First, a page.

If they had kept with their original vision, they would have had a successful service, but like so many other companies, they were lured by the promise of boundless growth. Why can’t companies just focus on what they already do well? Like they say, the only thing that grows without stopping is cancer.

  • Piet Ooth

    Nothing surprising to me.

    The underlying economics of today’s music business simply doesn’t allow for profitable businesses, with the rarest of exceptions (which is mathematically expected). Between highly unfavorable supply/demand and the idiotic “give your product away for free (or virtually free)” bullsh*t, you can’t expect businesses to survive — the economics just aren’t there.

    The entire global music industry could be purchased several times over **by one person** — and there are several people capable of doing that, if they so wanted (and that’s not counting the large number of companies that could *also* purchase the entire global music industry outright several times over). That’s how little money is in the game, and that’s largely because musicians and others in the industry refuse to act like adults and learn how to run a business and behave like sensible business people. (Yes, music “consumers” are entitled brats and thieves…but who encouraged that behavior?)

    “loving their art” so much that one doesn’t learn how to run a business properly isn’t cute, funny, or noble, or authentic, or artistic, or inspired — it’s f***ing stupid. Childish, and f***ing stupid.

    So, virtually no one spends money on music (or they do in the most paltry sums); virtually no one earns money making music (.007 cents per stream? Sounds awesome, RIGHT!!!?); virtually no one spends money on the tools to make or distribute music…and somehow we’re surprised that the economics behind a standalone music streaming service doesn’t work when investor money runs out? OF COURSE NOT — UNLESS YOU’RE A MUSICIAN.

    I swear to God, you could lobotomize everyone in the music industry, and you wouldn’t notice any difference in their behavior before and after.

    • Space Captain

      “…because musicians and others in the industry refuse to act like adults and learn how to run a business and behave like sensible business people. (Yes, music “consumers” are entitled brats and thieves…but who encouraged that behavior?)”

      Please elaborate here. How does one behave like sensible business person? Are you saying musicians/artists encouraged the consumers thieving behaviour? I can’t seem to understand the point being made here.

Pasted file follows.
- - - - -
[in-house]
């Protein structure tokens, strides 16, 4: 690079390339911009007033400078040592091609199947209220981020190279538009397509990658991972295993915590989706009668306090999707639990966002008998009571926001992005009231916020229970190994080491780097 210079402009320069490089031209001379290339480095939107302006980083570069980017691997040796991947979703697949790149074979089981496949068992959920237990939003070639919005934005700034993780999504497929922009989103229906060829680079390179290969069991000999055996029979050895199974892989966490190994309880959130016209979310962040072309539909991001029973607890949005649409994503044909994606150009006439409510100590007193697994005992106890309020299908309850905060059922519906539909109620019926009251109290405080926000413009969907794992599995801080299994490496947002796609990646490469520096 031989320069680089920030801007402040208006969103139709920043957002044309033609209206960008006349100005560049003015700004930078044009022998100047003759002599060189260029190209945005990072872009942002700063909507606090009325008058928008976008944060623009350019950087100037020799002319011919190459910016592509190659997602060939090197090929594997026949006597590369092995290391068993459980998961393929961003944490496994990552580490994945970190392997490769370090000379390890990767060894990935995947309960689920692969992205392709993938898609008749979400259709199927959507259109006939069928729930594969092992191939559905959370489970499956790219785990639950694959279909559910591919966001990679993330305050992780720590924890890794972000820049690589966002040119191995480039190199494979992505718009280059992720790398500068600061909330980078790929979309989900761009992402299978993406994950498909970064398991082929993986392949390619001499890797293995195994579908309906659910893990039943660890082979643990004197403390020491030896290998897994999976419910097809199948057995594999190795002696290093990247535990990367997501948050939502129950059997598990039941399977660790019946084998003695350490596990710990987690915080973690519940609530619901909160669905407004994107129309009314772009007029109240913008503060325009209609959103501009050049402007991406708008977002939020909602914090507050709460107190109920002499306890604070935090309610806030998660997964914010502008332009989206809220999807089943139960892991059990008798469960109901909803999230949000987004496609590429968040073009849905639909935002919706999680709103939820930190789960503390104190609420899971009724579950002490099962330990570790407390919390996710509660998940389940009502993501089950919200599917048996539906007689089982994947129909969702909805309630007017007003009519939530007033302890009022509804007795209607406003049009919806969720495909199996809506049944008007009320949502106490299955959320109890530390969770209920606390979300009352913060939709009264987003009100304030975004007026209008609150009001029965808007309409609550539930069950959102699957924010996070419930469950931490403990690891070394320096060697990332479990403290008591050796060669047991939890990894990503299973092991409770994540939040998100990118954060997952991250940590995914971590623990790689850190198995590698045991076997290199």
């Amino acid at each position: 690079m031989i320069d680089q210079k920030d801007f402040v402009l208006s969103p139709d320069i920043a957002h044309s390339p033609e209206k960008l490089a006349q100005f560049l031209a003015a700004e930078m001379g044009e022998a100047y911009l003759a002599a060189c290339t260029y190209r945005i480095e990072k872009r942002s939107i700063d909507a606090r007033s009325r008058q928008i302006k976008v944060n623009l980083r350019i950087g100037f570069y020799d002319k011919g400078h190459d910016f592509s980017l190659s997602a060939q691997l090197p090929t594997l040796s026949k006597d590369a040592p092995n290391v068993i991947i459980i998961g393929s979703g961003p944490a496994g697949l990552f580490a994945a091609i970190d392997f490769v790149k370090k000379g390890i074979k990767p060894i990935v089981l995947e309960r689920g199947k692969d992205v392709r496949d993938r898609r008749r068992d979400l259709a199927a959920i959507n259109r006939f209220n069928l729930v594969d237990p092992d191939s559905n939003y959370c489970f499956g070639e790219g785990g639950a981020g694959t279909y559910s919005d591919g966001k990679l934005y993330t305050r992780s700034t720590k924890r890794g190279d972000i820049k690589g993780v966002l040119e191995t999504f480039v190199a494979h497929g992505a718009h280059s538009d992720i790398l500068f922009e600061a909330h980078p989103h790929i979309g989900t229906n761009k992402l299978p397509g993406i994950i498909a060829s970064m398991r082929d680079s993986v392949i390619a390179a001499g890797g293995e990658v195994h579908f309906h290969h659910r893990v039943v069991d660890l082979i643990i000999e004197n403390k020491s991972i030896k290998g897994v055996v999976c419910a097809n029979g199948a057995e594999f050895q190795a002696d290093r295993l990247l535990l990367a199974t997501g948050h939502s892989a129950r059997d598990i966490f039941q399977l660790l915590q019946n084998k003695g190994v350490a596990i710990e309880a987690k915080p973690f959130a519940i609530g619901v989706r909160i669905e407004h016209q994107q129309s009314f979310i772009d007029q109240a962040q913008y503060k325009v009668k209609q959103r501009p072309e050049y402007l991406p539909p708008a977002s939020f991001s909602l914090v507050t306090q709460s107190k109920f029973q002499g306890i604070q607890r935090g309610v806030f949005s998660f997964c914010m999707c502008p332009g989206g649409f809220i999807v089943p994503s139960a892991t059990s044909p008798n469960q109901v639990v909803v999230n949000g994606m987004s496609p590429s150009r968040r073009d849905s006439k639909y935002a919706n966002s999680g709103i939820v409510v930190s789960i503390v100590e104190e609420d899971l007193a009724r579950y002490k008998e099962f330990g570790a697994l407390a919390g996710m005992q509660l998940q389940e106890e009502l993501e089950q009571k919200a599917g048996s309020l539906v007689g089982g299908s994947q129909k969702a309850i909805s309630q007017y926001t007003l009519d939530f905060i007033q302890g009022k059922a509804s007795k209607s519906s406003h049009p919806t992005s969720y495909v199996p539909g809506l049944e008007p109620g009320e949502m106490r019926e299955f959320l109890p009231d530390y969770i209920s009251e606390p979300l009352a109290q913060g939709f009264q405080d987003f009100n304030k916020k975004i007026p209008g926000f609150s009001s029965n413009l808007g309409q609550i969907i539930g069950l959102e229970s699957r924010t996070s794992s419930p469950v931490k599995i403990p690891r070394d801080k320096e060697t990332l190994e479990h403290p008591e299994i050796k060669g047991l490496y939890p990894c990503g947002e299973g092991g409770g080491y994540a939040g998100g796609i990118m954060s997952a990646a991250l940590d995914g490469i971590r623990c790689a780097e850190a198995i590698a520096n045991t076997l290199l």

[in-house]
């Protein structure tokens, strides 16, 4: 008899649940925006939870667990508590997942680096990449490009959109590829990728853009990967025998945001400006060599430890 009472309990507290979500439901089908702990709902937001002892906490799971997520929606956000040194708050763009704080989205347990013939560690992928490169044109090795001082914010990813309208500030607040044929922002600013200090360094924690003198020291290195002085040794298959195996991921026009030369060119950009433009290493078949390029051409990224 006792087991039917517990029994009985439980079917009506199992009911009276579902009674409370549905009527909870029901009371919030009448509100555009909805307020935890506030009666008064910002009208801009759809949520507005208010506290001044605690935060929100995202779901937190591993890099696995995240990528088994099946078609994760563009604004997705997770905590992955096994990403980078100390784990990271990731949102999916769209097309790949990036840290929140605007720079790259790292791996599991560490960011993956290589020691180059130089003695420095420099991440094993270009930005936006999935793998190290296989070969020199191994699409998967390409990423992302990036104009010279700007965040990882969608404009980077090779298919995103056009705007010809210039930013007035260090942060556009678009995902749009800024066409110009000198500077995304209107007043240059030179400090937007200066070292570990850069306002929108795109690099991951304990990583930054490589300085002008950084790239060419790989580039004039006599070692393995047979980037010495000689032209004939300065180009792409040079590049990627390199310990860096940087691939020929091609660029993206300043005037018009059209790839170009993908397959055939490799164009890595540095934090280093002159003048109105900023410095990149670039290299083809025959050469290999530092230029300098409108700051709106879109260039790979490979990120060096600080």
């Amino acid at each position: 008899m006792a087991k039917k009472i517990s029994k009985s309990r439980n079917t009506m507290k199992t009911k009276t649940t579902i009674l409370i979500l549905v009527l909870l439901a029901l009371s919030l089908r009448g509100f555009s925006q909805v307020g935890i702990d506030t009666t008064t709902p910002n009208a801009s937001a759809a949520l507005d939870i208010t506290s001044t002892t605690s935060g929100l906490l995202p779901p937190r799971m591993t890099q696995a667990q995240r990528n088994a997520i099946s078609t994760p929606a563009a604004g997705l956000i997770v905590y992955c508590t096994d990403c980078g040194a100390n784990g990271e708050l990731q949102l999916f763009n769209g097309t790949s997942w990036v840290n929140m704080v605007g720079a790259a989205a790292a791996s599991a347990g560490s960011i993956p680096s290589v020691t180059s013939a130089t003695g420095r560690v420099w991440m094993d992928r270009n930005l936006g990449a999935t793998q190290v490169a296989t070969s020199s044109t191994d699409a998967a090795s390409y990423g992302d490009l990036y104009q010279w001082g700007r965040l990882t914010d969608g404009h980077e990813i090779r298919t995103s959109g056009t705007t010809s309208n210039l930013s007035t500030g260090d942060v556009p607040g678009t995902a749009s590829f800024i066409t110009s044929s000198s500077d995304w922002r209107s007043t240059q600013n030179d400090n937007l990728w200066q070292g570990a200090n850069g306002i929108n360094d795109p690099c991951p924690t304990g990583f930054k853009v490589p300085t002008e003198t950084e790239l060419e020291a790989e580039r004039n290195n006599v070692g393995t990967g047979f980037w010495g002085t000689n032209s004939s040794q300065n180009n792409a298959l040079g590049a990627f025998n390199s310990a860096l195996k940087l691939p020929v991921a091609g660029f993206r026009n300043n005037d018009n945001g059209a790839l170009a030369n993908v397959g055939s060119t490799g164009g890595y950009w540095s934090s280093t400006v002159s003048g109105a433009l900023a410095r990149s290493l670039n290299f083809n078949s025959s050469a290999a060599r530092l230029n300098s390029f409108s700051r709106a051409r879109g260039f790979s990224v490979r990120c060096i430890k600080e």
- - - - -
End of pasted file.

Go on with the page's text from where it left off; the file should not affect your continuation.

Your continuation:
• Piet Ooth

        “How does one behave like a sensible business person?”

        I’m not being dismissive or snarky when I say that the answer to your question can be (and is) the subject of entire books. Long story short, as it pertains to musicians, it comes down to not understanding (or seeking to understand) the most basic of market forces — forget advanced concepts, the most basic of basics is lacking.

        For example, instead of saying “this is what I want to do,” musicians need to ask “what does the market want/dictate me to do.” At the most fundamental level, the answer to that question is largely unaddressed in the music industry — and necessarily by extension, all of the offshoot businesses that support it (such as soundcloud).

        “Are you saying musicians/artists encouraged the consumers thieving behaviour?”

        Frankly, yes. They bare (partial) guilt for that. There are other guilty parties and cultural forces that contribute, but musicians have themselves to blame in large part.

        Between that and the utter lack of business sense, it’s little surprise that the entire music industry has become a loss leader for tech giants and other large corporations. It doesn’t mean that individuals still can’t do well in music — but they’re swimming against the currents.

  • NRGuest

    It’s worth remembering that the music industry is still fairly young, as its modern incarnation didn’t come about until recorded music became common. For most of history the only musicians making any money were those with wealthy patrons. It seems like streaming as it exists today is a forced attempt to graft the economics of the modern music industry onto a method of consumption that is inherently incompatible with that system.